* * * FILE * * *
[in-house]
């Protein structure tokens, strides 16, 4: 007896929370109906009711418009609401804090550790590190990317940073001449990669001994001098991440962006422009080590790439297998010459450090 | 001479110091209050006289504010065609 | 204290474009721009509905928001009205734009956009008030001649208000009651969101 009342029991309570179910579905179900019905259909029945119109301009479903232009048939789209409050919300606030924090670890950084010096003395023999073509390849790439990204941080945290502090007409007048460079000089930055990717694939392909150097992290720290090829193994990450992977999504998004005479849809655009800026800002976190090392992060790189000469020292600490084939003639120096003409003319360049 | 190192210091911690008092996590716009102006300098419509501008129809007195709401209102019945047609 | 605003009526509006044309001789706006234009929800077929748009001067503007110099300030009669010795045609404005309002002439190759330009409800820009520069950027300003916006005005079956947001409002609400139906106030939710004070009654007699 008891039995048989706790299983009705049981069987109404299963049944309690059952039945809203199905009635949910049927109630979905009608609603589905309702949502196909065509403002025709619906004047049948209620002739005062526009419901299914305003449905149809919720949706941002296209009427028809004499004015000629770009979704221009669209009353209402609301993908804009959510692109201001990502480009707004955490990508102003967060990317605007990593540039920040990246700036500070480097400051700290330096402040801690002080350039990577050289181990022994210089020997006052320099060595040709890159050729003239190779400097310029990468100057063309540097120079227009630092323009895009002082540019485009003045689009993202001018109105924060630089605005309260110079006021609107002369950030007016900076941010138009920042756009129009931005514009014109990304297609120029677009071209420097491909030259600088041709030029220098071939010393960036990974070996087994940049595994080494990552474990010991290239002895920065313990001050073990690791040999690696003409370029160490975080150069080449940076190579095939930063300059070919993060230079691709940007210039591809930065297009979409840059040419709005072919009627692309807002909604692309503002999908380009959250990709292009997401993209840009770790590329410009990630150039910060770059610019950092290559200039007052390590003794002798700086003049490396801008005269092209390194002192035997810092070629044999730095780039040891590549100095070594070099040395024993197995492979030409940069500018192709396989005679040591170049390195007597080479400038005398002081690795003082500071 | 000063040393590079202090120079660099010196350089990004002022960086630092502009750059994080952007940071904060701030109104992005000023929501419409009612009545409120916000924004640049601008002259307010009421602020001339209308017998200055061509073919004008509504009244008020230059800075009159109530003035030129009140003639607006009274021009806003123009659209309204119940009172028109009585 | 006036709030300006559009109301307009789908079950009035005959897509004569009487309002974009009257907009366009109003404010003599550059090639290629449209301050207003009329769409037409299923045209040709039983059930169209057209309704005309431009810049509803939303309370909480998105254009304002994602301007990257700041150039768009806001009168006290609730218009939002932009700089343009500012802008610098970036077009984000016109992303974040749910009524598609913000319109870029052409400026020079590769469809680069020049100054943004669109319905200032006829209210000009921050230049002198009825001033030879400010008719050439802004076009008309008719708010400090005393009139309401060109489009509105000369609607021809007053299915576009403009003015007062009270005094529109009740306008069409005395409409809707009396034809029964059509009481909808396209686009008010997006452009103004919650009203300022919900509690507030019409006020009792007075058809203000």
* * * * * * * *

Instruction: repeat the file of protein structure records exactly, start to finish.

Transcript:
[in-house]
């Protein structure tokens, strides 16, 4: 007896929370109906009711418009609401804090550790590190990317940073001449990669001994001098991440962006422009080590790439297998010459450090 | 001479110091209050006289504010065609 | 204290474009721009509905928001009205734009956009008030001649208000009651969101 009342029991309570179910579905179900019905259909029945119109301009479903232009048939789209409050919300606030924090670890950084010096003395023999073509390849790439990204941080945290502090007409007048460079000089930055990717694939392909150097992290720290090829193994990450992977999504998004005479849809655009800026800002976190090392992060790189000469020292600490084939003639120096003409003319360049 | 190192210091911690008092996590716009102006300098419509501008129809007195709401209102019945047609 | 605003009526509006044309001789706006234009929800077929748009001067503007110099300030009669010795045609404005309002002439190759330009409800820009520069950027300003916006005005079956947001409002609400139906106030939710004070009654007699 008891039995048989706790299983009705049981069987109404299963049944309690059952039945809203199905009635949910049927109630979905009608609603589905309702949502196909065509403002025709619906004047049948209620002739005062526009419901299914305003449905149809919720949706941002296209009427028809004499004015000629770009979704221009669209009353209402609301993908804009959510692109201001990502480009707004955490990508102003967060990317605007990593540039920040990246700036500070480097400051700290330096402040801690002080350039990577050289181990022994210089020997006052320099060595040709890159050729003239190779400097310029990468100057063309540097120079227009630092323009895009002082540019485009003045689009993202001018109105924060630089605005309260110079006021609107002369950030007016900076941010138009920042756009129009931005514009014109990304297609120029677009071209420097491909030259600088041709030029220098071939010393960036990974070996087994940049595994080494990552474990010991290239002895920065313990001050073990690791040999690696003409370029160490975080150069080449940076190579095939930063300059070919993060230079691709940007210039591809930065297009979409840059040419709005072919009627692309807002909604692309503002999908380009959250990709292009997401993209840009770790590329410009990630150039910060770059610019950092290559200039007052390590003794002798700086003049490396801008005269092209390194002192035997810092070629044999730095780039040891590549100095070594070099040395024993197995492979030409940069500018192709396989005679040591170049390195007597080479400038005398002081690795003082500071 | 000063040393590079202090120079660099010196350089990004002022960086630092502009750059994080952007940071904060701030109104992005000023929501419409009612009545409120916000924004640049601008002259307010009421602020001339209308017998200055061509073919004008509504009244008020230059800075009159109530003035030129009140003639607006009274021009806003123009659209309204119940009172028109009585 | 006036709030300006559009109301307009789908079950009035005959897509004569009487309002974009009257907009366009109003404010003599550059090639290629449209301050207003009329769409037409299923045209040709039983059930169209057209309704005309431009810049509803939303309370909480998105254009304002994602301007990257700041150039768009806001009168006290609730218009939002932009700089343009500012802008610098970036077009984000016109992303974040749910009524598609913000319109870029052409400026020079590769469809680069020049100054943004669109319905200032006829209210000009921050230049002198009825001033030879400010008719050439802004076009008309008719708010400090005393009139309401060109489009509105000369609607021809007053299915576009403009003015007062009270005094529109009740306008069409005395409409809707009396034809029964059509009481909808396209686009008010997006452009103004919650009203300022919900509690507030019409006020009792007075058809203000």